Delightful, Unconventional Library Spaces
Libraries can be beautiful spaces to visit, read, explore, and have some peace of mind. They are usually designed with the patron in mind with many libraries implementing specific design features that make spaces welcoming and accessible.
The list is endless when it comes to exploring thoughtfully built library spaces. There are plenty of well-known libraries all around the world featuring classic architecture from ancient times or futuristic, sleek floor plans for the modern-day reader.
There is also another type of library that exists and that is one created from the most unexpected places.
There are innovative thinkers and supporters of public libraries that transform old buildings or unconventional objects into a public library for the community to use. There’s a lot to explore when it comes to these library spaces and plenty of interesting backstories to dive into.
A common way that unconventional libraries come into fruition is from older buildings that are restored or rebuilt into a library space. These libraries can have some of the most interesting past lives and oftentimes, these are the libraries that are making a bigger impact on communities than we realize.
Old stores are one of the recurring themes when it comes to library spaces. There’s been quite a number of fun stories that have popped up across the country. In McAllen, Texas, for example, a new library was created from an abandoned Walmart. The library was able to move into this space after the store decided to close down and move to a larger location. With that, architects were able to play with the 124,000 square foot space and turn it into brand new space with lounge rooms, giant service areas, and colorful entryways. The once abandoned store is now the largest single story library in the country. The Eden Prairie Public Library in Minnesota came about in a similar fashion, with a large supermarket exiting the scene to allow for a modern library facility to enter. With just a few renovations, the library was able to create natural lighting, intimate research areas, and comfortable reading spaces.
The Nassau Public Library in the Bahamas has a long history to its founding. Originally created as a correctional workhouse, this building had cells, dungeons, and multiple floors. It was converted into a public library when a new prison was built and the environment turned from chaos to tranquility. Today, it is still one of the oldest historic buildings in the Bahamas.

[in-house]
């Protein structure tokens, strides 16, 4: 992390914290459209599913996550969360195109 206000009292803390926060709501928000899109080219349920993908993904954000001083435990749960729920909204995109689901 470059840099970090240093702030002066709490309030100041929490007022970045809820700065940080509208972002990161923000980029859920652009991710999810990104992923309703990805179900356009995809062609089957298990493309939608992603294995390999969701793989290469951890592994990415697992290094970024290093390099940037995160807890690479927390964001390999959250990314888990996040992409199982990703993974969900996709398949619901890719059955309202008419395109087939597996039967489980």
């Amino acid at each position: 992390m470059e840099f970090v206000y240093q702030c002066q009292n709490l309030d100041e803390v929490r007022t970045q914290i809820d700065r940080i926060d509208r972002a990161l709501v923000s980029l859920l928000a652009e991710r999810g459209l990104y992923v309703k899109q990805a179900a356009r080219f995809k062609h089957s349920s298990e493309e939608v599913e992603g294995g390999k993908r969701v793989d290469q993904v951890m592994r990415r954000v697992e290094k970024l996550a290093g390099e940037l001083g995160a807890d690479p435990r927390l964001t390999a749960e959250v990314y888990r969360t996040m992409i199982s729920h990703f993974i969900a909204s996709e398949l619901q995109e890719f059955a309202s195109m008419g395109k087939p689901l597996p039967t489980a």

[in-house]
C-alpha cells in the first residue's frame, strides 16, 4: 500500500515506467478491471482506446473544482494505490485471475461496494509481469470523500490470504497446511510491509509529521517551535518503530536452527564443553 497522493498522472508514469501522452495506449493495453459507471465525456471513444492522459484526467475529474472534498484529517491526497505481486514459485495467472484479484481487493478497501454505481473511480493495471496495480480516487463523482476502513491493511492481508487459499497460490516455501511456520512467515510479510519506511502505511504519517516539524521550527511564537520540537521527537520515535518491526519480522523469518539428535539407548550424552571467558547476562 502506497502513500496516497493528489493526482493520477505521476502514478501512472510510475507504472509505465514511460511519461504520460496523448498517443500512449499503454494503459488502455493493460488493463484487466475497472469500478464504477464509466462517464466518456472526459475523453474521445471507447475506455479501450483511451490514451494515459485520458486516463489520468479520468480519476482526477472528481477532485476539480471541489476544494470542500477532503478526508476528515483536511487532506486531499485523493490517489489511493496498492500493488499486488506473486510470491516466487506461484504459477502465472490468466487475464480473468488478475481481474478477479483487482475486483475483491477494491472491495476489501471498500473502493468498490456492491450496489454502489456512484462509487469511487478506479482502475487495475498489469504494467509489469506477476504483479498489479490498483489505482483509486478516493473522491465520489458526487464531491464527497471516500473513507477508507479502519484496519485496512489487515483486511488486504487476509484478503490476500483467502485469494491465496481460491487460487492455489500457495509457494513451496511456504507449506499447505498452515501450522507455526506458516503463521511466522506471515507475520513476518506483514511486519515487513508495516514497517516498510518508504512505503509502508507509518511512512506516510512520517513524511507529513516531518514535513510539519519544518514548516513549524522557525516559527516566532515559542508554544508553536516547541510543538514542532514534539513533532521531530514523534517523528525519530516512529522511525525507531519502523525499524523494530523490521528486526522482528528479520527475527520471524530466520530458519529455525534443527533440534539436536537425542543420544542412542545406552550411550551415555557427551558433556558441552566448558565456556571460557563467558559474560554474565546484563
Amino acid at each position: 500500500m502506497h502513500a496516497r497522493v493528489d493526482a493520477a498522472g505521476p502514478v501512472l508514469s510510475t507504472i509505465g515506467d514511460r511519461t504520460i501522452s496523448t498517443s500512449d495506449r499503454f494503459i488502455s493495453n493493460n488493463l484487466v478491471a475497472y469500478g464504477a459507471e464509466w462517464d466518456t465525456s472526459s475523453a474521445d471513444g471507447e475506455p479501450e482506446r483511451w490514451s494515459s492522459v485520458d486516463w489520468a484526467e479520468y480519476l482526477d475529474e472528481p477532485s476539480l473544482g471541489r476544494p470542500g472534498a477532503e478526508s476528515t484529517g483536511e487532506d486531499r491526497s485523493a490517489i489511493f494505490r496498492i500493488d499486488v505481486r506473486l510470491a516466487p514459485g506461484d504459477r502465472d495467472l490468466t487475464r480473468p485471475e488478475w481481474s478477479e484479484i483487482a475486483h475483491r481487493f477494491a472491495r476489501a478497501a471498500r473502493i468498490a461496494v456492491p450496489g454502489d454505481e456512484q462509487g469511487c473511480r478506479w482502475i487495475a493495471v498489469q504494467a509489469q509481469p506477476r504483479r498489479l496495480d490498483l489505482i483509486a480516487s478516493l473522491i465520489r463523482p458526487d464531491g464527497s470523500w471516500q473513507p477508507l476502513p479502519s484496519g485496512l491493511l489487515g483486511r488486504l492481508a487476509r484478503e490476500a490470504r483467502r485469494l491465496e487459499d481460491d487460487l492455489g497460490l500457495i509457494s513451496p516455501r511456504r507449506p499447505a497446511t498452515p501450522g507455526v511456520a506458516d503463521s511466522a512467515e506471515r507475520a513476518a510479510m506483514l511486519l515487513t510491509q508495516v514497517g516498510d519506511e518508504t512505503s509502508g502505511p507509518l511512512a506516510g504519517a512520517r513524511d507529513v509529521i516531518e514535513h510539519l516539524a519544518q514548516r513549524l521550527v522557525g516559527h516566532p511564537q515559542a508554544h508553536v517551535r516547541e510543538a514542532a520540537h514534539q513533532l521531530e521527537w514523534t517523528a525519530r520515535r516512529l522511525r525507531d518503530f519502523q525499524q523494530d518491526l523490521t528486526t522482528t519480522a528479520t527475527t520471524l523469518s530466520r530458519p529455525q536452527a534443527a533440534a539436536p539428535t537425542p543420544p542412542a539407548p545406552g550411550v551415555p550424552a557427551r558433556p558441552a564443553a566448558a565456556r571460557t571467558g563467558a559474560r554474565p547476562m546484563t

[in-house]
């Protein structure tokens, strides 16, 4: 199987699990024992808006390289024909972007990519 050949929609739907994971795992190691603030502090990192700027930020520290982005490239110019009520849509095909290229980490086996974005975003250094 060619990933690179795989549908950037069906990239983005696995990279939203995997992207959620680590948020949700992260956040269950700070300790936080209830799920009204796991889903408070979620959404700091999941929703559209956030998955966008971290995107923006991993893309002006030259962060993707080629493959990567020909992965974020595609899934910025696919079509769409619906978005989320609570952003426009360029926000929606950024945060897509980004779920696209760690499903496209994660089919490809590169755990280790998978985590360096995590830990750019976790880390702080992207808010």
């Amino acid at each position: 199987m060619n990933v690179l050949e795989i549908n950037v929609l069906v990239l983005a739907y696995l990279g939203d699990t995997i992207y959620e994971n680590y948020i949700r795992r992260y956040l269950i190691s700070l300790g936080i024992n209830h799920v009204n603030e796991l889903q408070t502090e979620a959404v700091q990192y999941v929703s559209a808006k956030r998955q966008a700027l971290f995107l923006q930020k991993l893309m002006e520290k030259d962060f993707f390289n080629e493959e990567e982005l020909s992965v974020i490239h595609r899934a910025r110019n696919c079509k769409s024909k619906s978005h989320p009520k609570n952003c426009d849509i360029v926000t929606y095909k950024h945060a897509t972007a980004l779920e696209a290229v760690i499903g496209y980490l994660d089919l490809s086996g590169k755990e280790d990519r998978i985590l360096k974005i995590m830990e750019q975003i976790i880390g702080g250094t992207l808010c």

A Library Made of Things
Libraries of things are becoming more common throughout the world, giving patrons the ability to borrow lots of necessities beyond books like household tools, bikes, or board games. A library made of things is an entirely different story but we’ve started to see them created from all types of materials. One example of this is the Hot-Spot Library in Cape Town created from a couple of donated shipping containers and milk crate bookshelves. The idea came about when founder, Terence Crowster, wanted to create a culture of reading for children in the area which is frequently plagued with crime. While the library sits at the border of gang territories, everyone knows it is off-limits. This safe haven has become a hit around town and they are in the works to open up a second location.
The smallest library in all of Britain can be found in an old telephone booth. Located in Westbury-sub-Mendip, this tiny library was a solution to villagers who were afraid of losing both the town library and their red phone box. Now it serves as a home to donated books and is accessible to residents of the town 24 hours a day, seven days a week. An American version of this phone booth library can be found in a New York City payphone booth.
It’s not just shipping containers and phone booths that have received all the attention. People have also converted unused barns like the Jackson Public Library in New Hampshire which was able to save an old barn or this personal library collection created from a former cowshed in Dorset, UK. In Chile, you can even find library buildings created from a line of old train cars that are no longer in commission.
Unconventional Spaces Turned Community Centers
There is no doubt that the story behind each unconventional library space has a happy ending. Along with new furniture, colorful murals, or redesigned spaces, these libraries have been able to play an important role in the communities they serve. In some cases, this means saving something from being torn down and in others, this means creating safe spaces for community members to discover and learn. Newly designed libraries definitely have their perks but don’t overlook the specialness of a library that’s been revamped from the most unexpected spaces.